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World Health Stat Q. 1997;50(1-2):81-9.

Foodborne salmonellosis.

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  • 1United States Department of Agriculture, Animal and Plant Health Inspection Service, Atlanta, GA, USA.

Abstract

Foodborne diseases caused by non-typhoid Salmonella are a very important public health problem and an economic burden in many parts of the world. Salmonellosis data from the WHO Global Databank on Foodborne Disease, from the literature and from the WHO Surveillance Programme in Europe were reviewed for the years 1985-1995, showing an apparent increase in the incidence of salmonellosis in many parts of the world. In industrialized countries, this increase may be due to the emergence and increase of S. enteritidis and S. typhimurium DT104. In order to reduce the incidence of human foodborne salmonellosis, measures should be taken simultaneously during the production, processing, distribution, retail marketing and handling/preparation of food to prevent the introduction of Salmonella and its multiplication. These control measures need to be supported by effective foodborne disease surveillance programmes which make it possible to recognize and investigate outbreaks and emerging pathogens, and to assess the need for and evaluate interventions by monitoring longer term trends.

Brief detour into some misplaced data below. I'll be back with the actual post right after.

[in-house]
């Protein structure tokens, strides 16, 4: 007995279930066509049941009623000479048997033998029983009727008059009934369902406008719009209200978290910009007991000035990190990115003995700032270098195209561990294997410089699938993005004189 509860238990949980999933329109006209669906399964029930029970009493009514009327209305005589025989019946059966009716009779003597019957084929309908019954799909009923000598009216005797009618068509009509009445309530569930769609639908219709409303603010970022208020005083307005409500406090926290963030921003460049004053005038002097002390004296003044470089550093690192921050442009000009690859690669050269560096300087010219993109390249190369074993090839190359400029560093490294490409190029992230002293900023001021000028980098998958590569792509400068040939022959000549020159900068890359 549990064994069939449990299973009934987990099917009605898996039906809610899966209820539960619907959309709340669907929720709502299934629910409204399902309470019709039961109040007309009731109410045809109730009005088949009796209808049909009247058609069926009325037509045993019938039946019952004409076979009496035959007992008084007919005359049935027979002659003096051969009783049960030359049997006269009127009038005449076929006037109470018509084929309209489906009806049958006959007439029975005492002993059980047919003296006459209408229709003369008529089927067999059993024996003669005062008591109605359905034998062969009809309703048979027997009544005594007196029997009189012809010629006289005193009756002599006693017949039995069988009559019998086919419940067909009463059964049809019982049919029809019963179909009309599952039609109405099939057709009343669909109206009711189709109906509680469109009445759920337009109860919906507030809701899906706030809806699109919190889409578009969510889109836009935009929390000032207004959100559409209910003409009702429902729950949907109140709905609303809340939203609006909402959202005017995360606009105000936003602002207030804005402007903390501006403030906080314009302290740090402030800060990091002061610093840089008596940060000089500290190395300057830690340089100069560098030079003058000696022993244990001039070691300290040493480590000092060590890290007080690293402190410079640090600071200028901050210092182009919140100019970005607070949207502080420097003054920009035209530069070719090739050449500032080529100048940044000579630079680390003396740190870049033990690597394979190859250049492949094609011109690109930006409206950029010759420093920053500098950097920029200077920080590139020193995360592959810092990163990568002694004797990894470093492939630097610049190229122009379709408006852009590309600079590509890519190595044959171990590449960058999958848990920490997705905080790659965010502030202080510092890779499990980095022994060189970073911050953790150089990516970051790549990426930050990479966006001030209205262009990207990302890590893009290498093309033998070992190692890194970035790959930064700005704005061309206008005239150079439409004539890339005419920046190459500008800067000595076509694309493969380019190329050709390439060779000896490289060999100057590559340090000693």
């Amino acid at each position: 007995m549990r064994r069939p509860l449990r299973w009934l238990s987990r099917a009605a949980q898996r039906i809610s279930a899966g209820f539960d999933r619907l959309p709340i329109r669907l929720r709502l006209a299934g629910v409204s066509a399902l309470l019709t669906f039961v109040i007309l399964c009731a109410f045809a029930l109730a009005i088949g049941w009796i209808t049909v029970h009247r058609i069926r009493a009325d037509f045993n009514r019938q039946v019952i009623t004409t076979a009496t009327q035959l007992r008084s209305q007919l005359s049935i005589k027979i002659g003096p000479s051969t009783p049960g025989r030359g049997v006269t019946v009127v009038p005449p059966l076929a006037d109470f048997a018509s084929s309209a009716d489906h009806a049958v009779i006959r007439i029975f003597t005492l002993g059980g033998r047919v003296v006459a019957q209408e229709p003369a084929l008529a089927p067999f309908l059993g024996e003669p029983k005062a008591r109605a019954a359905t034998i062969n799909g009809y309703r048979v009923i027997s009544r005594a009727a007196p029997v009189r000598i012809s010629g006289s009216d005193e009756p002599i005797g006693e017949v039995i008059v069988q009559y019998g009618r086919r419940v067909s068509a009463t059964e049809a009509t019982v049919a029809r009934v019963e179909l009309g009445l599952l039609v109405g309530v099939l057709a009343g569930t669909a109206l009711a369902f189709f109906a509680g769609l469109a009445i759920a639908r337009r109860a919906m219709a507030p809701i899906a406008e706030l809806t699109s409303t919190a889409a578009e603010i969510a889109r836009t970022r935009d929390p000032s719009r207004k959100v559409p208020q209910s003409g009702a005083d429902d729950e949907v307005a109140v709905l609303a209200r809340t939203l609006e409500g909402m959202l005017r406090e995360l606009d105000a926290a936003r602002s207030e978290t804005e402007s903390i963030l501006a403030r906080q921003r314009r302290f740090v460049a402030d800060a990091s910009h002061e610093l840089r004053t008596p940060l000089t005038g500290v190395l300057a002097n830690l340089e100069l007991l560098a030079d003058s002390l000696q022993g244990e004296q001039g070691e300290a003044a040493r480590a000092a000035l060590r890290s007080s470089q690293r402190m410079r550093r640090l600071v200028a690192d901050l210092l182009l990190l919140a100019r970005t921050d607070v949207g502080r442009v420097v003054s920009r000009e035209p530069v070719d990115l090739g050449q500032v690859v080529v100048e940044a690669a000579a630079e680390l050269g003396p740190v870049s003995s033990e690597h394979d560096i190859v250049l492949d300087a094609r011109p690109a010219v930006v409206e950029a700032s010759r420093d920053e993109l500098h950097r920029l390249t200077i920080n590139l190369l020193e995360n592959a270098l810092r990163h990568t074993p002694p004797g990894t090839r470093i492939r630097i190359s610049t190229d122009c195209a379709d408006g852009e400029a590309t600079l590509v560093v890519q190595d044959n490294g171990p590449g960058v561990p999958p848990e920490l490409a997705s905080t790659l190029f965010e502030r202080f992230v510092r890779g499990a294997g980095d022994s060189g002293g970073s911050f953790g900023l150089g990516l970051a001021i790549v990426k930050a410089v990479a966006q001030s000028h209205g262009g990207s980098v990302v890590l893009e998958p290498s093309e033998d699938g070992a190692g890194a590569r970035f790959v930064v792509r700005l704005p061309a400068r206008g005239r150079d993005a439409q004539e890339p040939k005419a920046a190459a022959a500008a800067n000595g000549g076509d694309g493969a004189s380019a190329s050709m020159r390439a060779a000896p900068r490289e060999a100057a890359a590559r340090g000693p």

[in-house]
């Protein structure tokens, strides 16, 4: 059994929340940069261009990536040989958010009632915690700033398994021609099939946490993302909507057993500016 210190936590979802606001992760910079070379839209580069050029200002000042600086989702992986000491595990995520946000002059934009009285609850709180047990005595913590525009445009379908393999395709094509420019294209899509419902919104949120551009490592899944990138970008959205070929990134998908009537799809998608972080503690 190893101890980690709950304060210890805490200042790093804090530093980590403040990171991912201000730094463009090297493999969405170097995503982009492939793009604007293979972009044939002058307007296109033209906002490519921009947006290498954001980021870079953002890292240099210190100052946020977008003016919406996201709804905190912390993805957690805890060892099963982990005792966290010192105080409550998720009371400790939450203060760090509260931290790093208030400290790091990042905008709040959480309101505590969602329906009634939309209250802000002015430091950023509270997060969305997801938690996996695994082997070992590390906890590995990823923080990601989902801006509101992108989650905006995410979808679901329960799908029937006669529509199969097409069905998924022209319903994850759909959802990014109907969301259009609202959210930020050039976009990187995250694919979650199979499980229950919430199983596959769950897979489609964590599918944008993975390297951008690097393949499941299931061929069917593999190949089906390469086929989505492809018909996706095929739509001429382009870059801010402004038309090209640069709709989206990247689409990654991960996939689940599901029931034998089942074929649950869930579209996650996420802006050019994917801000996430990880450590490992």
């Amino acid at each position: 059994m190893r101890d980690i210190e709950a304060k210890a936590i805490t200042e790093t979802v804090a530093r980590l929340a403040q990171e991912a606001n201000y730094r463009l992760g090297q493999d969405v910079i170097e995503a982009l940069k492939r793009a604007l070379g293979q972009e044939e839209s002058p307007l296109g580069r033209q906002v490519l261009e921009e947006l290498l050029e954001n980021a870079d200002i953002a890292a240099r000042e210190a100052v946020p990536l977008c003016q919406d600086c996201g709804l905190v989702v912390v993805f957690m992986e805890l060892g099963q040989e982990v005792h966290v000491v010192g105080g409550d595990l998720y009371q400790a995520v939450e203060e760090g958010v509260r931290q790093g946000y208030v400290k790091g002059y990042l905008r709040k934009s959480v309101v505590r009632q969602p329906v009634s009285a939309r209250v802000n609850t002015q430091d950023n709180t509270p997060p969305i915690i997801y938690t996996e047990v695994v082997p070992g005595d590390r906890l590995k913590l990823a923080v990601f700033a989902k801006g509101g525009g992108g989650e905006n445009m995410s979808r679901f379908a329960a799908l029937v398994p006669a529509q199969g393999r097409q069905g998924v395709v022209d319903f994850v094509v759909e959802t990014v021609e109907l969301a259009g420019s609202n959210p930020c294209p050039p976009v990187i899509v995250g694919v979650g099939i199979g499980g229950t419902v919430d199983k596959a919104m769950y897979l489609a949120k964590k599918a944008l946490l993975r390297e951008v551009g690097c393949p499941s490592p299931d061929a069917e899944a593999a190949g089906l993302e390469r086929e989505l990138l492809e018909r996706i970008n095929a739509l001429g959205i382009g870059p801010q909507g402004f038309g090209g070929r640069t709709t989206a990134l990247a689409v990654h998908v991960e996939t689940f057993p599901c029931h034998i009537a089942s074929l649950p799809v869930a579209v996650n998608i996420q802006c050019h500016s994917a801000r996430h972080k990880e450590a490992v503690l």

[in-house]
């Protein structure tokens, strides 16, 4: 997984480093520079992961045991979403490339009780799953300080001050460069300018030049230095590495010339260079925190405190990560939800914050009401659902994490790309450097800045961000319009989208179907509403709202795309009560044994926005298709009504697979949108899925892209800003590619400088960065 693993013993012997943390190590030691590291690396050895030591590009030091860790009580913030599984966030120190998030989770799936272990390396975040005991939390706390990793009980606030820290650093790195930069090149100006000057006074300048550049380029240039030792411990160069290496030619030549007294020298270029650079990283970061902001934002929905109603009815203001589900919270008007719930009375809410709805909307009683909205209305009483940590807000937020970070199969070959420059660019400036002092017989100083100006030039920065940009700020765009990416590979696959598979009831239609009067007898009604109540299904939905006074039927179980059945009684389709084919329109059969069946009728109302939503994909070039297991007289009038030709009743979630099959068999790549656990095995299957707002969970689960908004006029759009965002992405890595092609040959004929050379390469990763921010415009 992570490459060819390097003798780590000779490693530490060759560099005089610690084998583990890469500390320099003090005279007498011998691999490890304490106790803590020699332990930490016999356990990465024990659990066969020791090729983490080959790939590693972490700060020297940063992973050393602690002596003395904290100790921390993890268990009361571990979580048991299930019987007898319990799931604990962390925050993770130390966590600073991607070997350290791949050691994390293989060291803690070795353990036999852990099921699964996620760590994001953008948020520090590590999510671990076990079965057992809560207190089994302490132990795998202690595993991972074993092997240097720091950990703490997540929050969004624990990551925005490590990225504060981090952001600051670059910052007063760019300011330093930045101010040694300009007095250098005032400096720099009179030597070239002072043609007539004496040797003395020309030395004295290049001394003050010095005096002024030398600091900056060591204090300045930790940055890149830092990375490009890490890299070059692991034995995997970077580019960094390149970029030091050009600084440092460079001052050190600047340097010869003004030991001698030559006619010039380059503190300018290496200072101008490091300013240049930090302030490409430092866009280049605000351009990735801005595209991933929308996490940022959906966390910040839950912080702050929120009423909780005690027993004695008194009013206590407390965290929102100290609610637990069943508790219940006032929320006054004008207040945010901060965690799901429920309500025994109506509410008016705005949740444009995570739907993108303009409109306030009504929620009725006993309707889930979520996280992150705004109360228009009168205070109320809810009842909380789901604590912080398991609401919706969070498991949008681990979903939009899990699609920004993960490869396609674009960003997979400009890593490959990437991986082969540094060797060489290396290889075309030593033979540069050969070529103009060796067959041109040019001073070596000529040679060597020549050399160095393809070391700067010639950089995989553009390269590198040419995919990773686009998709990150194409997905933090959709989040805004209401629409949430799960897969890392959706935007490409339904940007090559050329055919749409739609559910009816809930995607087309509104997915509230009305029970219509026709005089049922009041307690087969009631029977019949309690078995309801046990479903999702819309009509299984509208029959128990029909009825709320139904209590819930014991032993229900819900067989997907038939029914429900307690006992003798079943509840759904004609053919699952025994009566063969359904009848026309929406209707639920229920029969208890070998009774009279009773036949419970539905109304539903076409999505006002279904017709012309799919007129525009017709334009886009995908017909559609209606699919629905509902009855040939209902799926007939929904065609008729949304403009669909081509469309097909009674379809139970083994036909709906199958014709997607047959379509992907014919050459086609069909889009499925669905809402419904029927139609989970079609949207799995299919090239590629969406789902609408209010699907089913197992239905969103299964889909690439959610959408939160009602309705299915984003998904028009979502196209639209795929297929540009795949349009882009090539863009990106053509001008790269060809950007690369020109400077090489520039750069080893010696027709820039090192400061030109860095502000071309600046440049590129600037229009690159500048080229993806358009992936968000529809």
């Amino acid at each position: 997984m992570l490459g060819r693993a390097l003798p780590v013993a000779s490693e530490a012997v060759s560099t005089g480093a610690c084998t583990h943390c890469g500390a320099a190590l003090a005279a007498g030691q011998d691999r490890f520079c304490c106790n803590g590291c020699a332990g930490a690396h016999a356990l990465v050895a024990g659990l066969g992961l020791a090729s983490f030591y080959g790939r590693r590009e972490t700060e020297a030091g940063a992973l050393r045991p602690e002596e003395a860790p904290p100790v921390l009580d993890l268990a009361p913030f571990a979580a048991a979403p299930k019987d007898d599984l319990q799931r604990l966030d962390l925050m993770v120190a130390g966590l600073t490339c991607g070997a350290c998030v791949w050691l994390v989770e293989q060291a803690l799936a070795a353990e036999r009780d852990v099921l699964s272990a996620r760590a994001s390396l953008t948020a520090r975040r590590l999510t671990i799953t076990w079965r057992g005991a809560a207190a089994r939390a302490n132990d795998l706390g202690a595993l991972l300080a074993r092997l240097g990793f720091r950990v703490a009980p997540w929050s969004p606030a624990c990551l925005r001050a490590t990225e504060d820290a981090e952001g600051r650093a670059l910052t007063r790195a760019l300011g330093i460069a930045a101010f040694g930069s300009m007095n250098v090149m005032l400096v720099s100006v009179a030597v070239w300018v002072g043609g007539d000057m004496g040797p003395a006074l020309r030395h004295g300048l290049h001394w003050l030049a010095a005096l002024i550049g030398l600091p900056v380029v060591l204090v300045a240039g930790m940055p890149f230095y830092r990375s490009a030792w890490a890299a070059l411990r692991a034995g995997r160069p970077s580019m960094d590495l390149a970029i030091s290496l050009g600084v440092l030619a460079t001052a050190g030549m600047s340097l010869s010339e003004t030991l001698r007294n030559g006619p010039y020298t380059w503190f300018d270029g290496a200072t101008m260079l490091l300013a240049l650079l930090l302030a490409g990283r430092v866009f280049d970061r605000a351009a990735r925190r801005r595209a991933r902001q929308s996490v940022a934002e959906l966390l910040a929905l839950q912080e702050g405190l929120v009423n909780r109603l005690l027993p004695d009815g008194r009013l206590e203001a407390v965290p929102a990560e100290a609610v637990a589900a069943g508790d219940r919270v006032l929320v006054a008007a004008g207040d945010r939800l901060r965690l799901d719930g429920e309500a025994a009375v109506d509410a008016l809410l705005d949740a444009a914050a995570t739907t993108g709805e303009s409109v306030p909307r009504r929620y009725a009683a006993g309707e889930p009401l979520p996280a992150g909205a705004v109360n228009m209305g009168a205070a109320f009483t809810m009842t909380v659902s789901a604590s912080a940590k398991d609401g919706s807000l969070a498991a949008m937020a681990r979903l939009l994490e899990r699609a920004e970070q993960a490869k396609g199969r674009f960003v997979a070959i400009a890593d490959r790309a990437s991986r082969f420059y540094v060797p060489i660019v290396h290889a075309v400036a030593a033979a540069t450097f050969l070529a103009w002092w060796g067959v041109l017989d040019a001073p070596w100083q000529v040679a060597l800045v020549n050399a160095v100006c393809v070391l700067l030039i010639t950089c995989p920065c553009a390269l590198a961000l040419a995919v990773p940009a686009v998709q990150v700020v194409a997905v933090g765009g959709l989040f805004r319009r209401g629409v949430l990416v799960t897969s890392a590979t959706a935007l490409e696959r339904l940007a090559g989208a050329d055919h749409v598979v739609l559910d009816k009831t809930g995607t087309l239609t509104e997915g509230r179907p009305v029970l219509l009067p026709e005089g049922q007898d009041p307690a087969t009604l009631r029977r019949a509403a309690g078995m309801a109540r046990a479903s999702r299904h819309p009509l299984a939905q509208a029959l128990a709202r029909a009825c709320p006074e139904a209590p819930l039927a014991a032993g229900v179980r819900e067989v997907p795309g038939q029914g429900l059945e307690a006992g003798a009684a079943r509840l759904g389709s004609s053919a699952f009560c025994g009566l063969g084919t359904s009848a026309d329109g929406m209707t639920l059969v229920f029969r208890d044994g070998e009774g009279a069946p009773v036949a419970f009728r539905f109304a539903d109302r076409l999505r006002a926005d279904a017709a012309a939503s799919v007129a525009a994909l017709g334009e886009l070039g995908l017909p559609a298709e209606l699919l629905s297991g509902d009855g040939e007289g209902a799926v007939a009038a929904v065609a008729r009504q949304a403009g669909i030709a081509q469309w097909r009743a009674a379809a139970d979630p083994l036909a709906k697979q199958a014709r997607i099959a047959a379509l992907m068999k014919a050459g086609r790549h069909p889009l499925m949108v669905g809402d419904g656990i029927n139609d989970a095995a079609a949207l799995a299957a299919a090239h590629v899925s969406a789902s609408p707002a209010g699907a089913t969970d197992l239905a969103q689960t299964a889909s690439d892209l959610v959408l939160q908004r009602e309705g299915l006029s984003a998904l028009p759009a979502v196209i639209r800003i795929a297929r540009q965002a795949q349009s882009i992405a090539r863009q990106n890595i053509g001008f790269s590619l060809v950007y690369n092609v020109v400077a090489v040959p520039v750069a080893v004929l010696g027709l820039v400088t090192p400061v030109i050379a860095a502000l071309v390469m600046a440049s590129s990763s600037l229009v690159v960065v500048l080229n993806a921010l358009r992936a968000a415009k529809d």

PMID:
9282390
[PubMed - indexed for MEDLINE]
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